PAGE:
2022 ◽  
Vol 12 ◽  
Author(s):  
Maosheng Yang ◽  
Kwanrat Suanpong ◽  
Athapol Ruangkanjanases ◽  
Wei Yu ◽  
Hongyu Xu

Social attachment can explain well the bond between users and social media, but existing research lacks measures of social attachment scales. To this end, this study takes attachment theory as the basis for scale development. On the basis of the development of multidimensional scales for adult, brand, and local attachment, it combines existing relevant studies on social attachment, selects three representative social media such as TikTok, WeChat, and MicroBlog as theoretical samples, explores the concept and structure of social attachment, and develops a social attachment scale through qualitative interviews and open-ended questionnaires. This study applied SPSS 24.0 and Mplus 7.0 to test the social attachment scale. The findings reveal that social attachment consists of three constructs: social connection, social dependence and social identity, and the scale possesses high reliability and validity. This study has developed and validated a social attachment scale in the context of social software use, realizing a quantitative study of social attachment and providing a basis for future empirical research related to social attachment.


Religions ◽  
2022 ◽  
Vol 13 (1) ◽  
pp. 46
Author(s):  
Federica Manfredi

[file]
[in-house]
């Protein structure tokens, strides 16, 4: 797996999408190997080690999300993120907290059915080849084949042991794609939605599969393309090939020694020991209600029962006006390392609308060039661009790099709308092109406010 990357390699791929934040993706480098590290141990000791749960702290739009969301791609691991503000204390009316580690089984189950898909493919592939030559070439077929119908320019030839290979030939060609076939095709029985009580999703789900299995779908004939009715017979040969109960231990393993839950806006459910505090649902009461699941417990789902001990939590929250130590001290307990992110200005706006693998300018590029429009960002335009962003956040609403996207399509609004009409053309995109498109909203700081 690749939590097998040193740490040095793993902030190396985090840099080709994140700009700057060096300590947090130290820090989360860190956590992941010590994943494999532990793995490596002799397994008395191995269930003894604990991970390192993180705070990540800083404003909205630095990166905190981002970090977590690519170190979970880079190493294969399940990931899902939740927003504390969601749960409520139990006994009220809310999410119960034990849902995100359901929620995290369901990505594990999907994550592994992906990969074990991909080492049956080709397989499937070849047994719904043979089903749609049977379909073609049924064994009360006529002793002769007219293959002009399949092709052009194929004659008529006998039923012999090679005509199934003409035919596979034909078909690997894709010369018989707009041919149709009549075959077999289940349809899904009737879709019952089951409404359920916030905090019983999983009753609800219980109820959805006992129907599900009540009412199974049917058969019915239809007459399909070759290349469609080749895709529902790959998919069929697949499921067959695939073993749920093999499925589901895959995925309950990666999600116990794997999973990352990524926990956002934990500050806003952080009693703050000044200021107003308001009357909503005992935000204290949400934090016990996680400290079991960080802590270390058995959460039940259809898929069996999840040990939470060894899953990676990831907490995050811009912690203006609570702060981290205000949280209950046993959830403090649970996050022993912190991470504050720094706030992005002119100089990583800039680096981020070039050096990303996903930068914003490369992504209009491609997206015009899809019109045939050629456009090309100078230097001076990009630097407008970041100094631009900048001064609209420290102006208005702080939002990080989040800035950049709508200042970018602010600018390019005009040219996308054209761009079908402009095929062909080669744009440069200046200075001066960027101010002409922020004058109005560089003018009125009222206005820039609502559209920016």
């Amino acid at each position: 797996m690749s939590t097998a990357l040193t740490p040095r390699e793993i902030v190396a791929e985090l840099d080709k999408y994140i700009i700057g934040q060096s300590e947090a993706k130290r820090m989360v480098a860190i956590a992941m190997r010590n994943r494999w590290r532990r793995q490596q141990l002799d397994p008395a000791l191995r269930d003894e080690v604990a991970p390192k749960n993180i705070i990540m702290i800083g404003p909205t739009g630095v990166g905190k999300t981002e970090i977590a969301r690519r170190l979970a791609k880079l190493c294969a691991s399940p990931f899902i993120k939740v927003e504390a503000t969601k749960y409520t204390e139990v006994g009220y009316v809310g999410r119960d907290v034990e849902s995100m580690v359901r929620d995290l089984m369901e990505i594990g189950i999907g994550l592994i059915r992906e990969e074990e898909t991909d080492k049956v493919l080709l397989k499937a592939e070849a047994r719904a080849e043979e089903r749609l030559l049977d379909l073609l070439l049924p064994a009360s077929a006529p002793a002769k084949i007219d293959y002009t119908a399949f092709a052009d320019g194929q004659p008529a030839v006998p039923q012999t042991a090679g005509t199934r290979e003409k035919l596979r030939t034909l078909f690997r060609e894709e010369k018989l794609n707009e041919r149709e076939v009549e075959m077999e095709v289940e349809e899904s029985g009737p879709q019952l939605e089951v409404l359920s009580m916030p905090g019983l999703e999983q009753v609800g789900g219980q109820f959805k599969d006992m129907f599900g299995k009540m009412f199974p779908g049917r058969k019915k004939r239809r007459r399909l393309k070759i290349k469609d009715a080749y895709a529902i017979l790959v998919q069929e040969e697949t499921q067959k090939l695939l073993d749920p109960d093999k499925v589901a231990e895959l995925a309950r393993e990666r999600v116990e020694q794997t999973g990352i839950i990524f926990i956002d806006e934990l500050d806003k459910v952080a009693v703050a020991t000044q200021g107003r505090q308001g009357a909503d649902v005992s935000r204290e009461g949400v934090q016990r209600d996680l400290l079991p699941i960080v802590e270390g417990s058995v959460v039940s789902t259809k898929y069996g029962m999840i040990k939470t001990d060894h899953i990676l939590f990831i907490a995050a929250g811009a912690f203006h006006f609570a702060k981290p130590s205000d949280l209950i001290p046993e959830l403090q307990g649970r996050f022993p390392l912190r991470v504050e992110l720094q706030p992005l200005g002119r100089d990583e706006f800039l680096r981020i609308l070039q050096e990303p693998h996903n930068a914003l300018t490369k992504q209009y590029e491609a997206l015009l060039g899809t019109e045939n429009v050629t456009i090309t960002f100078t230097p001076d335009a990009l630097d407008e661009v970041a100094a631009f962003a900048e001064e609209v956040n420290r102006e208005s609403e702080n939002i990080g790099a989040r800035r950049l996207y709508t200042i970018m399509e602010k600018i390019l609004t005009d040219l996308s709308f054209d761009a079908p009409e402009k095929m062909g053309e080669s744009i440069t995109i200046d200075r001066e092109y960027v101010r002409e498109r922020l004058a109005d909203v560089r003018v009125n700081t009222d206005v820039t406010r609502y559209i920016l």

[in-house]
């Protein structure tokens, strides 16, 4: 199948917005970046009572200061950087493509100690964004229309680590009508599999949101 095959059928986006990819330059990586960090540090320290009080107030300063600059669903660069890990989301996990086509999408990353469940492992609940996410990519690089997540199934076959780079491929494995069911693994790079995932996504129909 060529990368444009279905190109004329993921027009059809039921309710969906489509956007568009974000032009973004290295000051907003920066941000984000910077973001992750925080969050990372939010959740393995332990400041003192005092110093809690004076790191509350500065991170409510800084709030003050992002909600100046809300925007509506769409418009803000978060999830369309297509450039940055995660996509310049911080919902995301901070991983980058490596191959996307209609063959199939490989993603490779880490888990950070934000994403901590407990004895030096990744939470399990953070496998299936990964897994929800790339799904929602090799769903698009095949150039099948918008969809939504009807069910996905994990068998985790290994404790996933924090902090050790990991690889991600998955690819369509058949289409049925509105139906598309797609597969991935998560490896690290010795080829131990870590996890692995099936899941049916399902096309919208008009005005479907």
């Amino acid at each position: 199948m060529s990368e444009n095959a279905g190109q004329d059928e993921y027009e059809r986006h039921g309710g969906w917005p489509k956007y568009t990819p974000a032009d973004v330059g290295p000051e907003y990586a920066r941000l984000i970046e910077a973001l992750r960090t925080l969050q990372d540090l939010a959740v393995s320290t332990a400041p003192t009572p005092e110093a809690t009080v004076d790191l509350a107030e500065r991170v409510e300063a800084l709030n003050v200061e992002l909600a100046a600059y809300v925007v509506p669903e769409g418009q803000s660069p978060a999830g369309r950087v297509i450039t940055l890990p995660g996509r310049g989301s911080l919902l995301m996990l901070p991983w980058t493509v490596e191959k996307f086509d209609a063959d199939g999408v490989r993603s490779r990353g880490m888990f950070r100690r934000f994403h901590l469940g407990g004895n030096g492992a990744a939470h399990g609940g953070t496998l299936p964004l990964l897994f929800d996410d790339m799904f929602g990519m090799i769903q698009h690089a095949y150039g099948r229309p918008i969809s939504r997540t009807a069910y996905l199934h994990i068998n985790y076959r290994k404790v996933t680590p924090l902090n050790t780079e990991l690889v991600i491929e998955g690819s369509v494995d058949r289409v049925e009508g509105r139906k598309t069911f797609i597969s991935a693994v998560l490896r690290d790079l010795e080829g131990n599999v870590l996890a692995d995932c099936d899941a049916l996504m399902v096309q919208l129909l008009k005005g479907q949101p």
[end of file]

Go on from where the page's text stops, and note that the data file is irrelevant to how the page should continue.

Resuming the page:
European society has been described more than once as poor in shared rites of passage. The manipulation of skin seems to be an increasingly popular solution to fulfil perceived cultural gaps. Can contemporary tattoos be interpreted as tools of commemorating life events, especially in the occasion of births and deaths? This article analyses meanings associated with tattoos collected during two ethnographies in central Italy. Based on qualitative interviews and participant observation, the first fieldwork focuses on death-commemorative tattoos, while a 2020 (n)ethnography investigates birth-celebrative tattoos. Data confirm that the body is the mirror of the self and the skin works as the plastic stage where the embodiment of mourning and other emotions meets the social world. Tattoos are attempts of personalized spiritualities, where births and deaths become key-moments of existence that are elected pillars of the self. However, they are not (only) a private affair. This paper addresses the intersubjective valence of tattoos and their communicative purpose. In parallel with references related to both the self and the others, ethnographical data support an interpretation of tattoos as modern self-making strategies, applied to re-ordinate the past and to project a suitable self for the future.